The welfare of the people of Ghana in the democratic and modern sense is the grundnorm of Ghanaian law as stated in article 1(1) as follows:

The Sovereignty of Ghana resides in the people of Ghana in whose name and for whose welfare the powers of government are to be exercised in the manner and within the limits laid down in this Constitution.”


These are the considerations which have pulled my mind to the construction I have arrived at.

Section 3 of article VI of LN 9 of 1958 provides with regard to the IFC itself as follows:

Actions may be brought against the Corporation only in a court of competent jurisdiction in the territories of a member in which the Corporation has an office, has appointed an agent for the purpose of accepting service or notice of process, or has issued or guaranteed securities.  No action shall, however, be brought by members or persons acting for or deriving claims from members.  The property and assets of the corporation shall wheresoever located and by whomsoever held, be immune from all seizure, attachment or execution before the delivery of final judgment against the Corporation.”

It is clear from this provision that the IFC can be sued in the situation therein sated.  The parties do not dispute that this situation obtains in Ghana in respect of the IFC.  There is no other legal barrier with regard to legal process as to the IFC.  Clearly then legal process like a subpoena duces tecum can issue to the IFC itself and the courts below erred in holding otherwise.See

Lutcher SA.Celulose e Papel and F. Lutcher Brown, Appellants, v.

                        Inter-American Development Bank, Appellee

                                                No. 20166

United States Court Of Appealls For The District Of Columbia

            127 U.S. App. D.C. 238, 382 F.2d 454, 1967 U.S App. Lexis 5639

For all the foregoing reasons I would allow the appeal.





                                   (SGD)                 W.   A.   ATUGUBA

                                                               JUSTICE OF THE SUPREME COURT







AKOTO - BAMFO, J.S.C.                    


I had the opportunity of reading before hand the opinion of my brother Atuguba JSC and I agree with his conclusion that the appeal be allowed in it entirety and I therefore have nothing useful to add.





                                             (SGD)                   V.  AKOTO-BAMFO

                                                              JUSTICE OF THE SUPREME COURT                                                






This appeal against the ruling of the Court of Appeal dated 19 December 2006 was fixed for judgment on 11 June 2008 by this Court. On the said date the Appellant took the Court by surprise by praying that we arrest judgment due to some applications he has filed in respect of some other aspect of the substantive case that was pending before another panel. We obliged but unfortunately the judgment could not be delivered as one panel member later declined jurisdiction in the matter for reasons I need not discuss here. When the case was relisted the panel had to be reconstituted as a member of the original panel has since retired and so the appeal had to be heard de novo.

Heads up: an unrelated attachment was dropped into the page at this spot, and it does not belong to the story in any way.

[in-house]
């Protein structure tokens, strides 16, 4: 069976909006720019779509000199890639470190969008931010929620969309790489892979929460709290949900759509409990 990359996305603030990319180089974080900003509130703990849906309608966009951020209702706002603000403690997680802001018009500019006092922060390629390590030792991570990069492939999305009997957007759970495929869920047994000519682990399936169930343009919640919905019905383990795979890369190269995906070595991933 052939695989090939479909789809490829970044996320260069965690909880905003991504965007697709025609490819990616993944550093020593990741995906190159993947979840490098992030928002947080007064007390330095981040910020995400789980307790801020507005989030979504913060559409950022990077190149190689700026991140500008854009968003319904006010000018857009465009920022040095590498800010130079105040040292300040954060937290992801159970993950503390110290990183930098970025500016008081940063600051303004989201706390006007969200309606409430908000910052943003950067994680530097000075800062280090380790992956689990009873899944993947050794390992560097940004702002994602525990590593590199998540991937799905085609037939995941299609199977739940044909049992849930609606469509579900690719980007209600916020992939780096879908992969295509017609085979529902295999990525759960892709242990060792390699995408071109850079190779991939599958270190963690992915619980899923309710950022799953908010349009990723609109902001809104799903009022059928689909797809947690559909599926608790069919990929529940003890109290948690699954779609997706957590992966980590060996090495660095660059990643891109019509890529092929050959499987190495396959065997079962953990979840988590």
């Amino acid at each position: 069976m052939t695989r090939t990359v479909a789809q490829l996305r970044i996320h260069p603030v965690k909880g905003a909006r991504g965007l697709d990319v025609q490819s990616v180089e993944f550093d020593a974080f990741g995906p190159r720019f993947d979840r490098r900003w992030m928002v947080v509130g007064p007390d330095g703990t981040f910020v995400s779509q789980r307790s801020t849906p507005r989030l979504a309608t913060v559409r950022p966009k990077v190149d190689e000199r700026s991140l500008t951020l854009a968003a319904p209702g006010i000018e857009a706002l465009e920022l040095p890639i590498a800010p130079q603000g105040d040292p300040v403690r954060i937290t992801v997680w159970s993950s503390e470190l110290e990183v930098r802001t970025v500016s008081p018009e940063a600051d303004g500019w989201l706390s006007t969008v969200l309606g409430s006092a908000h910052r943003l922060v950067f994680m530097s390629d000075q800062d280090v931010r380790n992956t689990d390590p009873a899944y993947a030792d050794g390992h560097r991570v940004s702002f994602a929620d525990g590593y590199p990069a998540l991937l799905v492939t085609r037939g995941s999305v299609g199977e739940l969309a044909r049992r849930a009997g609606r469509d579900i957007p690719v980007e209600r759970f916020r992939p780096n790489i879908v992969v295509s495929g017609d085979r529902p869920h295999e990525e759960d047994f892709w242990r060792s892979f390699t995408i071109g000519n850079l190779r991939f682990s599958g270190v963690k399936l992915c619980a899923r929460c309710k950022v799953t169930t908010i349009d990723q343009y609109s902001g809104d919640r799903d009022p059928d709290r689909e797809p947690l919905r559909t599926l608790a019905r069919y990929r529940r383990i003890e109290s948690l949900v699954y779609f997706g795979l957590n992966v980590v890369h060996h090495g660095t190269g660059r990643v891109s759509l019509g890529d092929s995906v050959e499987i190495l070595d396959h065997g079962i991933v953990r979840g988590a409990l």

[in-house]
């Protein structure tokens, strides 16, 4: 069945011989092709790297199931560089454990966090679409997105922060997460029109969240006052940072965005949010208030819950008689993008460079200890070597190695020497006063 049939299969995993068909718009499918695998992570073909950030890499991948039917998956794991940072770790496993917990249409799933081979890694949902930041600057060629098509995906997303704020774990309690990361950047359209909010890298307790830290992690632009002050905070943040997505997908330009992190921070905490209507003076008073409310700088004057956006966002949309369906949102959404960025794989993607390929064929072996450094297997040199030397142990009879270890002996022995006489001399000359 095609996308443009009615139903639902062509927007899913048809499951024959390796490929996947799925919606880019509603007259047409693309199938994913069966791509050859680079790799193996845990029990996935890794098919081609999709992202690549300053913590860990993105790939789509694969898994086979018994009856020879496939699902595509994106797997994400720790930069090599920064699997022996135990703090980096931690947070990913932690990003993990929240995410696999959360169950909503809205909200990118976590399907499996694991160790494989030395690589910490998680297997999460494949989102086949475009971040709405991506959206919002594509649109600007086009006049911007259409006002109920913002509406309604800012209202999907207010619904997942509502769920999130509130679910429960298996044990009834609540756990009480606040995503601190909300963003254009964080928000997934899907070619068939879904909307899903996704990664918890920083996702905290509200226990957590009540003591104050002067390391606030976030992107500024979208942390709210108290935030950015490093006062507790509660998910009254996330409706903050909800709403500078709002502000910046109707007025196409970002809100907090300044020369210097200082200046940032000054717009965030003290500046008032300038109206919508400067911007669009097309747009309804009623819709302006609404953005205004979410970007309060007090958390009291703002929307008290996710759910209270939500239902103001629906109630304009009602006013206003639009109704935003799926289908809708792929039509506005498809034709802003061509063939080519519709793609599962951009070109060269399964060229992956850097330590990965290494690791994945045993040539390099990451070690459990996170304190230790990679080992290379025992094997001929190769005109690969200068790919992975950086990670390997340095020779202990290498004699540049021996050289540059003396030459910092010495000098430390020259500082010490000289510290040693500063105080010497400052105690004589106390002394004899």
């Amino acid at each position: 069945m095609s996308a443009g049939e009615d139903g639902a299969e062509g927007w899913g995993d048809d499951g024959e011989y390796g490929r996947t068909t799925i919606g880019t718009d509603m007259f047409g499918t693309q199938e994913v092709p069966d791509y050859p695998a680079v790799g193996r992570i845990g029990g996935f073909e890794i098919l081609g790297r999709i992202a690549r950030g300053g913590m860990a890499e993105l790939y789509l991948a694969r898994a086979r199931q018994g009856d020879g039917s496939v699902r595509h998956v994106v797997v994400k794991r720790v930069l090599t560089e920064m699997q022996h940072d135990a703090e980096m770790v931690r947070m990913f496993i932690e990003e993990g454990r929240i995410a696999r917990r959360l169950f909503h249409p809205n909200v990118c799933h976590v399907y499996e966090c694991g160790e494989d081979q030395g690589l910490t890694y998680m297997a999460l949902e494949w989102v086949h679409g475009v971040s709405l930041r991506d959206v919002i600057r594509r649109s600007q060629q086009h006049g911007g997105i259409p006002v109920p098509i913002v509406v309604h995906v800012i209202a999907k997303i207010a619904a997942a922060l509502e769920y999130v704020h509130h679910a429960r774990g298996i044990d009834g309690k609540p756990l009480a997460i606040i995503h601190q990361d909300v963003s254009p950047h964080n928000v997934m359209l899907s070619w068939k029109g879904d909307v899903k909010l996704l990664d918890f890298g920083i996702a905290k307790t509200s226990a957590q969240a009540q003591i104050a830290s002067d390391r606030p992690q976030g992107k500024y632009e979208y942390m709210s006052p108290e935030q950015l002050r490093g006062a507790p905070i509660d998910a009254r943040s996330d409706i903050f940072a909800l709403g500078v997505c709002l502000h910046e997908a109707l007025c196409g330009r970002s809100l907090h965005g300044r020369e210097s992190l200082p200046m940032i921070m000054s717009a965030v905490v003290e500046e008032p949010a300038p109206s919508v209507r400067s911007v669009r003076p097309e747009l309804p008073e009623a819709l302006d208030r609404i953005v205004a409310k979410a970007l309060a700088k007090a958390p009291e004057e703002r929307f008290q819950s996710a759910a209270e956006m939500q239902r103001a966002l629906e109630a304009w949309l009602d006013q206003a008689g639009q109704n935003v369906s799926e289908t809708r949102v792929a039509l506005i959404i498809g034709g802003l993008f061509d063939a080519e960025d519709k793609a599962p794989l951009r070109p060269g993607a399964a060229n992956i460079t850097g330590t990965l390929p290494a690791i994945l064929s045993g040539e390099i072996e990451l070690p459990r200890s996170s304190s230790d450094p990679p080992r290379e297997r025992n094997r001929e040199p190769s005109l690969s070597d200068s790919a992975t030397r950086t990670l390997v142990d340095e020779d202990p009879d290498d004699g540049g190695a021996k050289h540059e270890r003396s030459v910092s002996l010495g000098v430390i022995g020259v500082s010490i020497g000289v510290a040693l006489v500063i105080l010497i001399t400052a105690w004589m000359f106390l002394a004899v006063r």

Meanwhile this appeal was overtaken by events. The appellant was convicted and sentenced by the High Court and he was granted full presidential pardon in December 2008. There is also an appeal pending in the Court of Appeal against the conviction and sentence and consequently we might perhaps over-reach the decision of the Court of Appeal by our ruling.

However my brother Atuguba is of the view that the matter is not moot so long as it involves a constitutional issue. Be it as it may, I have decided to express my opinion as I depart from my brother on one issue in his opinion. 

The issue is whether a claim for diplomatic immunity from legal proceedings over-rides the constitutional right of an accused person to fair trial under Article 19 (2) (g) of the 1992 Constitution.

The facts of the case relevant to this appeal are that the Appellant, Mr. Tsatsu Tsikata one time the Chief Executive of Ghana National Petroleum Corporation (GNPC) was standing trial on 3 counts for willfully causing financial loss to the state contrary to section 179A (3) (a) of the Criminal Code of 1960, Act 29; and on one count for intentionally misapplying Public property contrary to section 1(2) of the Public Property Protection Decree 1977, SMCD 140.

On 9 December 2005, the Fast Track High Court Accra presided over by Henrietta Abban J.A. (sitting as an additional High Court Judge), issued at the instance of the appellant, a subpoena directed at the country director of the International Finance Corporation (IFC) to produce to the Court documents on Valley Farms Project promoted by the Africa Project Development Facility from 1987-1990. Counsel for the IFC appeared in Court to raise an objection on the grounds that the said country director enjoyed diplomatic immunity from legal proceedings which he does not intend to waive. The trial judge upheld the claim of diplomatic immunity and rescinded the subpoena in respect of the country director of the IFC.